“Today, unlike thirty years ago, a good ‘now’ is available by just turning off and plugging in. For too many of us, slowing down to examine things is not entertaining, and that’s too bad because it is mandatory we understand the machinery of our lives if we are to modify that machinery to produce the results we want.”
That’s a quote from the Preface of my book, Work The System: The Simple Mechanics of Making More and Working Less. I stand by those words but there’s an equally simple yet deeper physiological reason why so many of us struggle to “slow down to examine things.” It has to do with the physical wiring in our heads. And that’s a problem because if we don’t process input efficiently, our desired life-results won’t materialize.
Let’s start with this premise: The human brain adapts with astounding speed. We all know our thinking adjusts quickly in order to deal with new input but what isn’t widely recognized is that this adaptability goes further: Our brains can quickly adjust the processing protocol itself. Problem is, although it’s an easy thing to do and positive results come quickly, most of us haven’t consciously attempted to rewire our thinking for maximum efficiency. Effort is required.
Following are personal experiences that helped convince me of the rapid adaptability of the brain:
- Many years ago an accountant friend told me the numeral four should be written with the two upper legs parallel to each other and not the way I was doing it, with the left leg keeled over to join the right leg at the top. He added that he was sure I would never be able to change the habit since I had been doing it the incorrect way all my life. He was wrong. In that very moment I began writing the number four in the correct way and since then have not once done it the old way.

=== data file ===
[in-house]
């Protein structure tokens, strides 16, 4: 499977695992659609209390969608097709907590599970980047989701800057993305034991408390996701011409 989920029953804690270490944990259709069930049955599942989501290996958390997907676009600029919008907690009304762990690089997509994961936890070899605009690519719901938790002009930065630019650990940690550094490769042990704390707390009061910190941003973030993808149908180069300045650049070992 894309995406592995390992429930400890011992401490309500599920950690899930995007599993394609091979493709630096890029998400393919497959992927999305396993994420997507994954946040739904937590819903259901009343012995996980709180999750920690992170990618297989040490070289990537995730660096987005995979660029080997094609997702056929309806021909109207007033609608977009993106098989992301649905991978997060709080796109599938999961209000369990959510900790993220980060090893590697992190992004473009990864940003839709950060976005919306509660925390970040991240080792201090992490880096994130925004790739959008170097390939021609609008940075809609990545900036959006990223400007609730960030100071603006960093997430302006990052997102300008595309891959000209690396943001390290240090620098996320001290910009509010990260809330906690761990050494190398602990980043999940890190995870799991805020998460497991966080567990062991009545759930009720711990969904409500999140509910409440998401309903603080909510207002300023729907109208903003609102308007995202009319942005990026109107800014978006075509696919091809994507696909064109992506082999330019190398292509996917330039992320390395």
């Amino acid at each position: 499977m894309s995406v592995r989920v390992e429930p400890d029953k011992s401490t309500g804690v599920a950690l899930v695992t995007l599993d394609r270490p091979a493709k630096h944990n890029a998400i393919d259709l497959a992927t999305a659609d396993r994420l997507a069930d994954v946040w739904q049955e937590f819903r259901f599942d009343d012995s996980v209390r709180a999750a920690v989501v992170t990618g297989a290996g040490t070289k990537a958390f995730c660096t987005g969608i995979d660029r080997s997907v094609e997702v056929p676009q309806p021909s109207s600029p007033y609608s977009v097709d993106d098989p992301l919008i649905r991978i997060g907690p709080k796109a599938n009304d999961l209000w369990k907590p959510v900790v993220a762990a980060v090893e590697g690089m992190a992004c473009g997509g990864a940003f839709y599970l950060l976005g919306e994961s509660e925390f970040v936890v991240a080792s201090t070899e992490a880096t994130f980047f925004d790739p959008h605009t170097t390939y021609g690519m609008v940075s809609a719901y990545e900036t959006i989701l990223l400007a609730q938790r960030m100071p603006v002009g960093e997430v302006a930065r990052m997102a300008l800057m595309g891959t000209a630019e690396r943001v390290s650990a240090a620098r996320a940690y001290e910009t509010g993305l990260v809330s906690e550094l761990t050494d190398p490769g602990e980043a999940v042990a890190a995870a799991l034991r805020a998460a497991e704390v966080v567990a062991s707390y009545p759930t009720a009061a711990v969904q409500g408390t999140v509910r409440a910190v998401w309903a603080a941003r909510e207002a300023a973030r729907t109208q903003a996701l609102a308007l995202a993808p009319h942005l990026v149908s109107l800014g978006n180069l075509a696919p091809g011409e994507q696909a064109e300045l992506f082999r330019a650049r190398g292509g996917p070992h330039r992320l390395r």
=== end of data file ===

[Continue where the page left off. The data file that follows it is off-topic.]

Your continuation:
- Twenty years ago I read an article in a personal finance magazine in which the author said, “If someone is in the habit of bouncing checks they will live their entire life bouncing checks. The proclivity to write a bad check is a hard-wired character issue and can’t be changed.” I was a check-bouncer extraordinaire until undergoing an adjustment in insight ten years ago. I haven’t bounced a check since that moment.
- One summer morning, at the age of 23, I quit using recreational drugs and never went back.
- The topic of my book Work the System describes how I instantly changed my life due to a single late-night revelation. In that moment I made an enormous and permanent change in how I process the daily events of my life.
It’s my bet you could add your own examples, minor or major…
Here’s something more in-depth about the rewiring of our neural pathways, the book entitled The Shallows: What the Internet is Doing to our Brains, by Nicholas Carr. See this excerpt from Wired Magazine.)
Carr makes the point that long hours spent on the Internet will transform our brains into flighty mechanisms that have lost the ability to deep-think. He says, “The current explosion of digital technology not only is changing the way we live and communicate, but is rapidly and profoundly altering our brains.” He goes on to say, “When we go online, we enter an environment that promotes cursory reading, hurried and distracted thinking, and superficial learning. Even as the Internet grants us easy access to vast amounts of information, it is turning us into shallower thinkers, literally changing the structure of our brain.”
He has a particular beef with hyperlinks: “Navigating linked documents…entails a lot of mental calisthenics—evaluating hyperlinks, deciding whether to click, adjusting to different formats that are extraneous to the process of reading. Because it disrupts concentration, such activity weakens comprehension.”